It was a pleasant summer evening when Nikolaus von Bomhard, chief executive officer of the Munich reassurance group Munich RE, invited journalists to meet in the company’s lush garden, but the picture painted by the chairman of the world’s largest reassurance group was exceedingly bleak.
Calling liquidity in the markets “breathtaking,” Mr. von Bomhard said, “Monetary and financial policy weapons are currently losing their impact.”
Munich RE has never been shy about its opposition to low interest economic policies, he said, but there is a point where the disadvantages are greater than the benefits. “We are close to this point in Europe,” he said.
The European Central Bank lowered its prime rate in June to an all-time low of 0.15 percent. The bank’s remedial measures are controversial, especially in the insurance industry. Insurers are looking to invest billions on behalf of their customers, but they see few lucrative investment opportunities, while the low interest policy has meant tangible losses for German savers.
Mr. von Bomhard is staunchly on the side of the critics. Financial policies are battering savers and creditors alike, he said, but he’s also deeply worried about the risk premiums for corporate bonds, which he describes as “unhealthily” low and “not infinitely elastic.” This, he said, is hiding the danger of the next financial crisis, which he believes could occur if there is a collapse of confidence in available credit.
“Something is happening here at the moment that should fill us with worry,” he said. If risk premiums for corporate bonds expand by 100 or 200 base points, he said, some companies will “be left stranded high and dry. Problems in the bond markets likely will have a strong impact on the insurance industry, which has invested a major portion of its funds in bonds in hopes of a high return.
Many insurance managers, on the other hand, are reluctant to invest in stocks, including Munich RE, which has less than five percent of its total capital investments in stocks. Mr. von Bomhard defends the conservative approach his company has pursued for several years against critics who say it was unwise. “That is our strategy,” he said. “Buy yourself stocks or don’t, as you wish. We don’t.”
“Something is happening here at the moment that should fill us with worry,”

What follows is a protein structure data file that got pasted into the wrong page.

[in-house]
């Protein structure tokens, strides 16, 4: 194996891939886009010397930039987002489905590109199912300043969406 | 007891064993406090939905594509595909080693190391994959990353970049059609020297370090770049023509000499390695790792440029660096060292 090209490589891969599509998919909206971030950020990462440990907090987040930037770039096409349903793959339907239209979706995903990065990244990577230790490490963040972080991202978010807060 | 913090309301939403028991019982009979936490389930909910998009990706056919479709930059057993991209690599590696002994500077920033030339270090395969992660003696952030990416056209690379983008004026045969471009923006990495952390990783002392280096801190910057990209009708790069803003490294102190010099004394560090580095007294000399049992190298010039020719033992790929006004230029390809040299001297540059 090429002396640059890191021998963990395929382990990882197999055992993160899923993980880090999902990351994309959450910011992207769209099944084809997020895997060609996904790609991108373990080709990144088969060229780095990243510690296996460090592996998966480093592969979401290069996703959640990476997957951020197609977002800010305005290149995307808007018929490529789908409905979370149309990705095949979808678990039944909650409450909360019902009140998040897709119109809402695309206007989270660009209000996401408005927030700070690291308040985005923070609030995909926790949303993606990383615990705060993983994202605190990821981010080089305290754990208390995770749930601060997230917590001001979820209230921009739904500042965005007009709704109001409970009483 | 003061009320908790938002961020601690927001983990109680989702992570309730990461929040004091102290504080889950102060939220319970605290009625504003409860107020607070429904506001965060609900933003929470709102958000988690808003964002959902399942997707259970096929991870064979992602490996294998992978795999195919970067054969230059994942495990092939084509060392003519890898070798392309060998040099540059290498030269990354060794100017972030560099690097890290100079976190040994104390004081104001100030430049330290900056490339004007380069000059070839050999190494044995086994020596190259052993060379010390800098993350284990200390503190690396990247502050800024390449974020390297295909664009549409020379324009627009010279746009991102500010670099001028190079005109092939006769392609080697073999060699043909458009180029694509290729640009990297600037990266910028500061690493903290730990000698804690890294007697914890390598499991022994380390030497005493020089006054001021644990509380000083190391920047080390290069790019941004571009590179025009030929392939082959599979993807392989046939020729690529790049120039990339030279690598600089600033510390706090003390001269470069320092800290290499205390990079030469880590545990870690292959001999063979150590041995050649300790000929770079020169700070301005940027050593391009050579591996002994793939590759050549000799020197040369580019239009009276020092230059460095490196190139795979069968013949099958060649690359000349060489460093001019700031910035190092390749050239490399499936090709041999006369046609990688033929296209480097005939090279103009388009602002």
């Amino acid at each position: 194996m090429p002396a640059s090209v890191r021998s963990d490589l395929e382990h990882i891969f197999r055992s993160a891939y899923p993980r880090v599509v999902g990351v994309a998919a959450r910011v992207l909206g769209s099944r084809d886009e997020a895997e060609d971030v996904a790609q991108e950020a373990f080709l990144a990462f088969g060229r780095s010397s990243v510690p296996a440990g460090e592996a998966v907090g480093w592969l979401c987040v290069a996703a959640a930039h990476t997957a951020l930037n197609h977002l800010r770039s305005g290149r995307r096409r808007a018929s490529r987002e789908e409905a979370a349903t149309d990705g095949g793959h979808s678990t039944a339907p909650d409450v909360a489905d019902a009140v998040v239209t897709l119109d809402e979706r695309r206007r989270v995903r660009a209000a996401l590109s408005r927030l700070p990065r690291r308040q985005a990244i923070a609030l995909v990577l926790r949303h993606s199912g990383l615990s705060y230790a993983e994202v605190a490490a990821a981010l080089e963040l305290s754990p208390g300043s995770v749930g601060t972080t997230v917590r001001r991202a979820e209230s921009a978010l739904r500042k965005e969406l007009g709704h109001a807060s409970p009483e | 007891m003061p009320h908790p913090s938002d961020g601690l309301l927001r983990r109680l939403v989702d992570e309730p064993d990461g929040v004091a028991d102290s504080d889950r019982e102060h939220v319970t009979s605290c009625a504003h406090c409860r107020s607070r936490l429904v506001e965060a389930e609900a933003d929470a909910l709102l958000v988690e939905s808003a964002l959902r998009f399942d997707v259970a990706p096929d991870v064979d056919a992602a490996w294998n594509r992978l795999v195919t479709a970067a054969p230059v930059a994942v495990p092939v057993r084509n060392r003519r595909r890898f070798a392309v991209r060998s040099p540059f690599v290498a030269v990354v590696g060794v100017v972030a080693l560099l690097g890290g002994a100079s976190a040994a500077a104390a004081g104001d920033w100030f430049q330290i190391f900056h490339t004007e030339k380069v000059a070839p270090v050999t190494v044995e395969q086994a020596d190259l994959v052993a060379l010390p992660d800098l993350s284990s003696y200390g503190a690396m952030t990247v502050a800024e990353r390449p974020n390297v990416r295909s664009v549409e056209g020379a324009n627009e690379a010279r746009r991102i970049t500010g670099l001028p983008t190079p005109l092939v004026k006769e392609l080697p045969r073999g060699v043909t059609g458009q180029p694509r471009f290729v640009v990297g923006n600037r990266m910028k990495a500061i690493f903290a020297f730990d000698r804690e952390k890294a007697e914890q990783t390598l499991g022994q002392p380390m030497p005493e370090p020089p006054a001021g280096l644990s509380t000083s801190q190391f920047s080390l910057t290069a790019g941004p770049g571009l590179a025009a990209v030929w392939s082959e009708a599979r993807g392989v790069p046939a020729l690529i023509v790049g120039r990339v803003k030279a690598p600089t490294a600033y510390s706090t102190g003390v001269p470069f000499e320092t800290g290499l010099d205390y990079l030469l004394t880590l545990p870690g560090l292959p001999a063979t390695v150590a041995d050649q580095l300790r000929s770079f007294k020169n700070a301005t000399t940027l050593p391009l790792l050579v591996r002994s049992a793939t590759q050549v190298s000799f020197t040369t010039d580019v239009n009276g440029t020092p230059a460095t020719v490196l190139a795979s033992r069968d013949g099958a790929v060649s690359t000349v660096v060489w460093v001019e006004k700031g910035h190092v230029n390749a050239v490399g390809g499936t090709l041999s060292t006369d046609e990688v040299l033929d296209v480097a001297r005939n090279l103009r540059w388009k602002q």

Instead, Munich RE looks to generate results from its insurance business with only a minimum from its investment side. Yet Mr. von Bomhard also has advocated for making investments in infrastructure easier for the industry, which would open up more investment opportunities.
“We are more or less desperately searching for diversification and, plain and simple, for investment possibilities,” he said. “We need them. I believe this to be a win-win situation.”
The industry has been banging its head against a brick wall with demands like those until now. The European Insurance and Occupational Pensions Authority recently confirmed there would be no special provisions for infrastructure investment in new regulations to be introduced in 2016.
Mr. von Bomhard also harshly criticized the politicization of pension reform in Germany, which is a hotly debated topic in the fastest-aging country in the European Union. Initially, Chancellor Angela Merkel pointed out a demographic time bomb and advocated for a rise in the retirement age to 67- from 65-years-old, but in her third term overseeing the “grand coalition” between her center-right Christian Democratic Union and the center-left Social Democratic Party, she has proposed raising pension payments for older mothers. The Social Democrats, meanwhile, are calling for certain workers to be allowed to retire at age 63.
“The crassest and most blatant example of how things were not done as we think they should have been is, of course, the pension reform,” Mr. von Bomhard said. “Particularly abroad, it is considered beyond all comprehension and, I must admit, beyond mine as well. The largest budgetary item in the budget today is already the subsidy for pension insurance. And it will have to keep growing.”
This will come at the expense of the taxpayers and contributors to the pension fund and will disproportionately affect young Germans. “To my mind, that is an unfair, asymmetric risk distribution between the generations,” Mr. von Bomhard said.